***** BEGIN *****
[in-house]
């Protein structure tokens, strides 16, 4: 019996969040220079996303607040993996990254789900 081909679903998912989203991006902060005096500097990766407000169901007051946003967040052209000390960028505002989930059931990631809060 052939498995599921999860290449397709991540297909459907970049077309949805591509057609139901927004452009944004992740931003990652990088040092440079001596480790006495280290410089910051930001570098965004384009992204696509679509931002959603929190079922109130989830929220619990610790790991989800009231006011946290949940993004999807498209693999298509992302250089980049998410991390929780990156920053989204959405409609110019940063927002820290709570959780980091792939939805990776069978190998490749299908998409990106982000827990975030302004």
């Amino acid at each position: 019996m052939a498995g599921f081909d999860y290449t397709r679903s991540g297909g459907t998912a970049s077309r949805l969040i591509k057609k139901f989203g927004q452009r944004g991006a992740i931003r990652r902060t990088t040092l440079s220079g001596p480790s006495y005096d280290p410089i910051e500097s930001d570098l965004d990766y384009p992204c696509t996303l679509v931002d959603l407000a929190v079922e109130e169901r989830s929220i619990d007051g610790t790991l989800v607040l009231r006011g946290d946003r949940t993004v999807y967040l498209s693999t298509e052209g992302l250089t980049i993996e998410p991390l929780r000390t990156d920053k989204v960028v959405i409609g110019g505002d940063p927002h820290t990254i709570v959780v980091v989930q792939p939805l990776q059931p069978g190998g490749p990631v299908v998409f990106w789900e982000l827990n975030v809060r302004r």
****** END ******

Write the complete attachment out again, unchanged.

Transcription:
[in-house]
């Protein structure tokens, strides 16, 4: 019996969040220079996303607040993996990254789900 081909679903998912989203991006902060005096500097990766407000169901007051946003967040052209000390960028505002989930059931990631809060 052939498995599921999860290449397709991540297909459907970049077309949805591509057609139901927004452009944004992740931003990652990088040092440079001596480790006495280290410089910051930001570098965004384009992204696509679509931002959603929190079922109130989830929220619990610790790991989800009231006011946290949940993004999807498209693999298509992302250089980049998410991390929780990156920053989204959405409609110019940063927002820290709570959780980091792939939805990776069978190998490749299908998409990106982000827990975030302004």
């Amino acid at each position: 019996m052939a498995g599921f081909d999860y290449t397709r679903s991540g297909g459907t998912a970049s077309r949805l969040i591509k057609k139901f989203g927004q452009r944004g991006a992740i931003r990652r902060t990088t040092l440079s220079g001596p480790s006495y005096d280290p410089i910051e500097s930001d570098l965004d990766y384009p992204c696509t996303l679509v931002d959603l407000a929190v079922e109130e169901r989830s929220i619990d007051g610790t790991l989800v607040l009231r006011g946290d946003r949940t993004v999807y967040l498209s693999t298509e052209g992302l250089t980049i993996e998410p991390l929780r000390t990156d920053k989204v960028v959405i409609g110019g505002d940063p927002h820290t990254i709570v959780v980091v989930q792939p939805l990776q059931p069978g190998g490749p990631v299908v998409f990106w789900e982000l827990n975030v809060r302004r």